Dear Still Water Friends,
This Thursday evening, after our meditation period, we will explore together Prajña, the sixth of the Six Paramitas. In The Heart of the Buddha’s Teaching Thich Nhat Hanh writes that prajña paramita, the perfection of understanding is:
the highest kind ofunderstanding, free from all knowledge, concepts, ideas, and views.Prajña is the substance of Buddhahood in us. It is the kind ofunderstanding that has the power to carry us to the other shore offreedom, emancipation, and peace. In Mahayana Buddhism, prajñaparamita is described as the Mother of All Buddhas. Everything that isgood, beautiful, and true is born from our mother, prajñaparamita.
The understanding Prajña points to is an intuitive knowing. Itcan only be pointed to indirectly through metaphorand paradox. Prajña asks us to hold at the same timethe concrete individuality of the particular and theinterconnectedness, the interbeing, of all reality. Again from the Heart of the Buddha’s Teaching:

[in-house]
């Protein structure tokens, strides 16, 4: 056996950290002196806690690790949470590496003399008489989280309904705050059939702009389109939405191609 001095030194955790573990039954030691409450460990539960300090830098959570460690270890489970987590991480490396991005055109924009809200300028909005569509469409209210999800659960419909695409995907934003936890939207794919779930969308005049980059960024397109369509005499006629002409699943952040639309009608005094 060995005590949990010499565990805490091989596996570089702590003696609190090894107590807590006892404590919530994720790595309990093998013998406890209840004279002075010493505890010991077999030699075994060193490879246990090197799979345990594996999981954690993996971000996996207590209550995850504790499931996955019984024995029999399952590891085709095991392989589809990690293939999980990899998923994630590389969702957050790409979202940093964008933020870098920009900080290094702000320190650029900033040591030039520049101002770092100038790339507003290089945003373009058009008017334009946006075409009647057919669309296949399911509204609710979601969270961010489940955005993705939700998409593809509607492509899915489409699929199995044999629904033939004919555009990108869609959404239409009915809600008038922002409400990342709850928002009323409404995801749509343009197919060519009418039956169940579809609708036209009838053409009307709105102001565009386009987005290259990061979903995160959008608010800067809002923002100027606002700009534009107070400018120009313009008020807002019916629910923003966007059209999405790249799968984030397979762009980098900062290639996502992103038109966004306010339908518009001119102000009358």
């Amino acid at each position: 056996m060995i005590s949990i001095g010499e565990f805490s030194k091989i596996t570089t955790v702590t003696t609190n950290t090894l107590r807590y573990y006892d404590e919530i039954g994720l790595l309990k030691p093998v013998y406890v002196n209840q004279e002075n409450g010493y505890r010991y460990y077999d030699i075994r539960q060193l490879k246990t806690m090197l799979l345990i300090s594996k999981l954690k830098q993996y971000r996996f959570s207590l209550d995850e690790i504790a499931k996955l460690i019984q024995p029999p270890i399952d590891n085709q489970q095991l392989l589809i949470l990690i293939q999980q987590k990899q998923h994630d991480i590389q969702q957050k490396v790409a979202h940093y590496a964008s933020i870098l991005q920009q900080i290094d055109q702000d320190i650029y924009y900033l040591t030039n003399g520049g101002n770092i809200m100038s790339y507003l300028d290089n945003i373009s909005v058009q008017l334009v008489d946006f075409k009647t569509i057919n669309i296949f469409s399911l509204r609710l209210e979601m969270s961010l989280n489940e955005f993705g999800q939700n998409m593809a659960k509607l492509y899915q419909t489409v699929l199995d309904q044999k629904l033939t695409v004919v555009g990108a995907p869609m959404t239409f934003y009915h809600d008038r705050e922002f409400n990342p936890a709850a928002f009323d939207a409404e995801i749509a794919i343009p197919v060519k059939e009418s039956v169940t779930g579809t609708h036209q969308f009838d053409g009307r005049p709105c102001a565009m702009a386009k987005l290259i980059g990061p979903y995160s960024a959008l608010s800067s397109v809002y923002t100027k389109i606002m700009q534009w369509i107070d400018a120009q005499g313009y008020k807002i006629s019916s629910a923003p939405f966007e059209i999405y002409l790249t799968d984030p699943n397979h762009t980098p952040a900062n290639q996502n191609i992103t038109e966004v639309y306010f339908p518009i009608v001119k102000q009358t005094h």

Let us look at a wave on thesurface of the ocean. A wave is a wave. It has a beginning and an end.It might be high or low, more or less beautiful than other waves. But awave is, at the same time, water. Water is the ground of being of thewave. It is important that a wave knows that she is water, and not justa wave. We, too, live our life as an individual. We believe that wehave a beginning and an end, that we are separate from other livingbeings. That is why the Buddha advised us to look more deeply in orderto touch the ground of our being, which is nirvana. Everything bearsdeeply the nature of nirvana. Everything has been “nirvanized.” That isthe teaching of the Lotus Sutra. We look deeply, and we touch thesuchness of reality. Looking deeply into a pebble, flower, or our ownjoy, peace, sorrow, or tear, we touch the ultimate dimension of ourbeing, and that dimension will reveal to us that the ground of ourbeing has the nature of no-birth and no-death.
In the tradition of mindfulness, Prajna, is not a “piece ofknowledge” about ultimate reality separate from our dailylives, but a very concrete way of being with our feelings, ouremotions, our loved ones, and the people and circumstances whichchallenge us. When we can simultaneously hold both the particular andthe universal, the tradition tells us, we can live our days with a calmmind and a joyful heart.
Please join us this Thursday evening for our meditation and ourexploration of Prajña. Our discussion will begin with thequestion: When we say we want to be understood by others, is theunderstanding we seek “Prajna,” or something else?